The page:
An Economy of Abundance
In contrast to the logic of scarcity with which we are all too familiar, Old Testament scholar Walter Brueggemann put his finger on the pulse of God's economy by describing it as a "liturgy of abundance." God's economy, he pointed out, assumes the abundance of creation and so refuses the miserly hoarding and competition yielded by the myth of scarcity. It's Pharoah's logic, he suggested, that generates an economy of fear: "There's not enough.
Sooner or later all of us must face up to death. Energetic adolescents ignore it, and their middle-aged parents often pursue illusions of perpetual youth. But the elderly and terminally ill know better. Nothing in life is as certain as death. And we all wonder what happens when our friends and loved ones die.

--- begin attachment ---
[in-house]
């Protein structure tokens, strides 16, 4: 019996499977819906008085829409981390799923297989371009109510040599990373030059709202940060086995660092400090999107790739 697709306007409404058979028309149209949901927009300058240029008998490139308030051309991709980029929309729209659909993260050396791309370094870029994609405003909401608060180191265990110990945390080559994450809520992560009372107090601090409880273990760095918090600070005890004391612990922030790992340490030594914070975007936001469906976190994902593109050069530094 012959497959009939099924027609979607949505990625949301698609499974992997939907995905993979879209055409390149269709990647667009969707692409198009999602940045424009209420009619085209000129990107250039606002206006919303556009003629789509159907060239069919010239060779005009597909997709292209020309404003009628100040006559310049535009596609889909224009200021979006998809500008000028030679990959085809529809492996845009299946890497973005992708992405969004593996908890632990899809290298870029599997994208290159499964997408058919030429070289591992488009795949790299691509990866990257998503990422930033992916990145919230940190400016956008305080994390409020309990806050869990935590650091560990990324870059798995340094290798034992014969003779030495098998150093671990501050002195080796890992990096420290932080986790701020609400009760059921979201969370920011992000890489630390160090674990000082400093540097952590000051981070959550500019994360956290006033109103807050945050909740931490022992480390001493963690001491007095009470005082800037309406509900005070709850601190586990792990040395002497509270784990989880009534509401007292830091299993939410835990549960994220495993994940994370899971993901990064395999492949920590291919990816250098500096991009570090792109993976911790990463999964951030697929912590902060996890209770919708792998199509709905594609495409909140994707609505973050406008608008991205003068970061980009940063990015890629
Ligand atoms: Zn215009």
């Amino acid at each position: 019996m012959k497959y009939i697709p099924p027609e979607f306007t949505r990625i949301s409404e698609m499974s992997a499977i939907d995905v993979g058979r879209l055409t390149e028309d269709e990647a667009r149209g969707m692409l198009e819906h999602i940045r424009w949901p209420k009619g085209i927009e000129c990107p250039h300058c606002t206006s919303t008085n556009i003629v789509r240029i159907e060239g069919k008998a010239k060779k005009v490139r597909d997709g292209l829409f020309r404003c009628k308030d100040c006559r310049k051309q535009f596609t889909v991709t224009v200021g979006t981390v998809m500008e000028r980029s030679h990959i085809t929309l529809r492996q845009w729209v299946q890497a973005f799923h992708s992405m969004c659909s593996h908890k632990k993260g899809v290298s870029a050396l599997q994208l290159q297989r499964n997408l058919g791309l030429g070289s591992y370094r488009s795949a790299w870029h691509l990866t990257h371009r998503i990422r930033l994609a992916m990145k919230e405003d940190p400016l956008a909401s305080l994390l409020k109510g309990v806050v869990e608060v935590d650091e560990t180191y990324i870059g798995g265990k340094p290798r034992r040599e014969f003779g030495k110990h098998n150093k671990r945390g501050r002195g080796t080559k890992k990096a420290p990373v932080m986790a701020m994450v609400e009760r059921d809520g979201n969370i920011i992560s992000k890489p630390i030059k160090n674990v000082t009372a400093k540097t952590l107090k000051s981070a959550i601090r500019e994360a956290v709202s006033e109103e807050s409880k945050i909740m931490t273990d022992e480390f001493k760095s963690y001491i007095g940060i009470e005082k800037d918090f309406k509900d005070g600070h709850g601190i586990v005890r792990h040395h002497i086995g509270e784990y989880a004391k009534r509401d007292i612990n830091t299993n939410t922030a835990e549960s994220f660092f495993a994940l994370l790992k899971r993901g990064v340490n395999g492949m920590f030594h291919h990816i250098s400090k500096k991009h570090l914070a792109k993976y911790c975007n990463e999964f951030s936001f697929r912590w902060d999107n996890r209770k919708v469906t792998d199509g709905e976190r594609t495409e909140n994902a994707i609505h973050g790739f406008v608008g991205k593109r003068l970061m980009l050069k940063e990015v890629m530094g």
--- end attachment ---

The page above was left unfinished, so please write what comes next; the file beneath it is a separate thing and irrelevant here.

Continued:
Henry was dying of throat cancer. He knew it; his wife, Joan, knew it; their two grown children knew it; and the doctors knew it. But he wasn't dying quickly, and it wasn't painless. It was a slow, agonizing, painful dying. The most the pain medications could do was take the fiercest edge off the pain. He could live for weeks before his body succumbed to the cancer. The disease and the pain it brought had already beaten down his will to live, as well as the will of everyone else involved. Everyone wanted the pain to stop, even if it meant Henry's death.